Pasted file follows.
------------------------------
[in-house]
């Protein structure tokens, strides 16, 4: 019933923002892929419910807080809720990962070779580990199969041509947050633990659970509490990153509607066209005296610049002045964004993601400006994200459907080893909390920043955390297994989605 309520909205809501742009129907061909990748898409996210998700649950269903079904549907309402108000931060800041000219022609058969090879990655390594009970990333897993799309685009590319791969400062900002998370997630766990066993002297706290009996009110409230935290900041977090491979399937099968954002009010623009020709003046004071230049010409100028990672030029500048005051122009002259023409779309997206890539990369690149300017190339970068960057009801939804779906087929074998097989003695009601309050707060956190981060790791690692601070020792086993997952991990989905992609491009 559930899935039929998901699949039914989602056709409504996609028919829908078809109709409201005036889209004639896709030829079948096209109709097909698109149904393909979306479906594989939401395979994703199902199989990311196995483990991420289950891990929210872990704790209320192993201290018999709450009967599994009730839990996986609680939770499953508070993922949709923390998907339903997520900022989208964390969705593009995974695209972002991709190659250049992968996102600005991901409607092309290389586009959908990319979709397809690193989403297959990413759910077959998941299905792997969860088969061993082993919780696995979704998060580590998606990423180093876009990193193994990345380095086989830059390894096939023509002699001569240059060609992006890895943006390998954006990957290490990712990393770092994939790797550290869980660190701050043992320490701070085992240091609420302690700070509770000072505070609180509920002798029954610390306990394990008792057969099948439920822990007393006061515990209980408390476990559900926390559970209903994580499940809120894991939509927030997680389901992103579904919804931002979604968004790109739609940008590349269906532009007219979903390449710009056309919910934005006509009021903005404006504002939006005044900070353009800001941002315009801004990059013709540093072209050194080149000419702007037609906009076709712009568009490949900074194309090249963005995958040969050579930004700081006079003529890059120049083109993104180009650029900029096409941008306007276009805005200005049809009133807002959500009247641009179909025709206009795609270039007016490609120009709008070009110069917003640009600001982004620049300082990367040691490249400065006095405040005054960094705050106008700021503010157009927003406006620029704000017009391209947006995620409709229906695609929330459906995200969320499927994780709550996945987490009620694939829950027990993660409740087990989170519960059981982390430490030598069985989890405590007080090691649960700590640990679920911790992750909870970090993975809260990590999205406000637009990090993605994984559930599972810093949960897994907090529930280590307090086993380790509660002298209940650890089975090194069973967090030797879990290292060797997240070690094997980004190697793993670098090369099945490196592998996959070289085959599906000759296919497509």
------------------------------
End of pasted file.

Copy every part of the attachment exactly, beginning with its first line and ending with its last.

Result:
[in-house]
């Protein structure tokens, strides 16, 4: 019933923002892929419910807080809720990962070779580990199969041509947050633990659970509490990153509607066209005296610049002045964004993601400006994200459907080893909390920043955390297994989605 309520909205809501742009129907061909990748898409996210998700649950269903079904549907309402108000931060800041000219022609058969090879990655390594009970990333897993799309685009590319791969400062900002998370997630766990066993002297706290009996009110409230935290900041977090491979399937099968954002009010623009020709003046004071230049010409100028990672030029500048005051122009002259023409779309997206890539990369690149300017190339970068960057009801939804779906087929074998097989003695009601309050707060956190981060790791690692601070020792086993997952991990989905992609491009 559930899935039929998901699949039914989602056709409504996609028919829908078809109709409201005036889209004639896709030829079948096209109709097909698109149904393909979306479906594989939401395979994703199902199989990311196995483990991420289950891990929210872990704790209320192993201290018999709450009967599994009730839990996986609680939770499953508070993922949709923390998907339903997520900022989208964390969705593009995974695209972002991709190659250049992968996102600005991901409607092309290389586009959908990319979709397809690193989403297959990413759910077959998941299905792997969860088969061993082993919780696995979704998060580590998606990423180093876009990193193994990345380095086989830059390894096939023509002699001569240059060609992006890895943006390998954006990957290490990712990393770092994939790797550290869980660190701050043992320490701070085992240091609420302690700070509770000072505070609180509920002798029954610390306990394990008792057969099948439920822990007393006061515990209980408390476990559900926390559970209903994580499940809120894991939509927030997680389901992103579904919804931002979604968004790109739609940008590349269906532009007219979903390449710009056309919910934005006509009021903005404006504002939006005044900070353009800001941002315009801004990059013709540093072209050194080149000419702007037609906009076709712009568009490949900074194309090249963005995958040969050579930004700081006079003529890059120049083109993104180009650029900029096409941008306007276009805005200005049809009133807002959500009247641009179909025709206009795609270039007016490609120009709008070009110069917003640009600001982004620049300082990367040691490249400065006095405040005054960094705050106008700021503010157009927003406006620029704000017009391209947006995620409709229906695609929330459906995200969320499927994780709550996945987490009620694939829950027990993660409740087990989170519960059981982390430490030598069985989890405590007080090691649960700590640990679920911790992750909870970090993975809260990590999205406000637009990090993605994984559930599972810093949960897994907090529930280590307090086993380790509660002298209940650890089975090194069973967090030797879990290292060797997240070690094997980004190697793993670098090369099945490196592998996959070289085959599906000759296919497509």